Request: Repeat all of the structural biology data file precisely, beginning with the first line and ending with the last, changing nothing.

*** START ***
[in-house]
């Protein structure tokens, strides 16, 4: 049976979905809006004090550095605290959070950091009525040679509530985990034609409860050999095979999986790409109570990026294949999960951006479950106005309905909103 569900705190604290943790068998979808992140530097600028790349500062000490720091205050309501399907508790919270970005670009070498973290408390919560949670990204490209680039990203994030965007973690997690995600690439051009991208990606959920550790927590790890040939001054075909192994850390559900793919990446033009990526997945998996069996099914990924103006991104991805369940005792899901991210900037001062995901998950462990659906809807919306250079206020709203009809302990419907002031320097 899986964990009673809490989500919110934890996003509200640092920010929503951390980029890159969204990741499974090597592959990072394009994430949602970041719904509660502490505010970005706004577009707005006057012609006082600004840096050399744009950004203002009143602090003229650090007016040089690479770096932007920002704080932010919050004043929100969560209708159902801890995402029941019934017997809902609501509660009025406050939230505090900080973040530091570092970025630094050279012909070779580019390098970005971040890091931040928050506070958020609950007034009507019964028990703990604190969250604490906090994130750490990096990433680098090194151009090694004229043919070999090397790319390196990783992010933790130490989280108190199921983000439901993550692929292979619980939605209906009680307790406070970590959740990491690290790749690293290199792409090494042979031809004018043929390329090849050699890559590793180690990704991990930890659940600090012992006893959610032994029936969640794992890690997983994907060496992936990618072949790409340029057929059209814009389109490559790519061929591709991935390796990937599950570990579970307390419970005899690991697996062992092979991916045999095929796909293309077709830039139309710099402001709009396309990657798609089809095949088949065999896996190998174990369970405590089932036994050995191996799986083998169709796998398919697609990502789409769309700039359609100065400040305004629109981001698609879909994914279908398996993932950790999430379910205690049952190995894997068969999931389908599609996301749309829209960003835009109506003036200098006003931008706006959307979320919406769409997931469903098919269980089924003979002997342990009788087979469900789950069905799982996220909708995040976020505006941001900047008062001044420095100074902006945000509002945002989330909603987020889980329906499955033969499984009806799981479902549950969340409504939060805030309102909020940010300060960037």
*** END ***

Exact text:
[in-house]
């Protein structure tokens, strides 16, 4: 049976979905809006004090550095605290959070950091009525040679509530985990034609409860050999095979999986790409109570990026294949999960951006479950106005309905909103 569900705190604290943790068998979808992140530097600028790349500062000490720091205050309501399907508790919270970005670009070498973290408390919560949670990204490209680039990203994030965007973690997690995600690439051009991208990606959920550790927590790890040939001054075909192994850390559900793919990446033009990526997945998996069996099914990924103006991104991805369940005792899901991210900037001062995901998950462990659906809807919306250079206020709203009809302990419907002031320097 899986964990009673809490989500919110934890996003509200640092920010929503951390980029890159969204990741499974090597592959990072394009994430949602970041719904509660502490505010970005706004577009707005006057012609006082600004840096050399744009950004203002009143602090003229650090007016040089690479770096932007920002704080932010919050004043929100969560209708159902801890995402029941019934017997809902609501509660009025406050939230505090900080973040530091570092970025630094050279012909070779580019390098970005971040890091931040928050506070958020609950007034009507019964028990703990604190969250604490906090994130750490990096990433680098090194151009090694004229043919070999090397790319390196990783992010933790130490989280108190199921983000439901993550692929292979619980939605209906009680307790406070970590959740990491690290790749690293290199792409090494042979031809004018043929390329090849050699890559590793180690990704991990930890659940600090012992006893959610032994029936969640794992890690997983994907060496992936990618072949790409340029057929059209814009389109490559790519061929591709991935390796990937599950570990579970307390419970005899690991697996062992092979991916045999095929796909293309077709830039139309710099402001709009396309990657798609089809095949088949065999896996190998174990369970405590089932036994050995191996799986083998169709796998398919697609990502789409769309700039359609100065400040305004629109981001698609879909994914279908398996993932950790999430379910205690049952190995894997068969999931389908599609996301749309829209960003835009109506003036200098006003931008706006959307979320919406769409997931469903098919269980089924003979002997342990009788087979469900789950069905799982996220909708995040976020505006941001900047008062001044420095100074902006945000509002945002989330909603987020889980329906499955033969499984009806799981479902549950969340409504939060805030309102909020940010300060960037």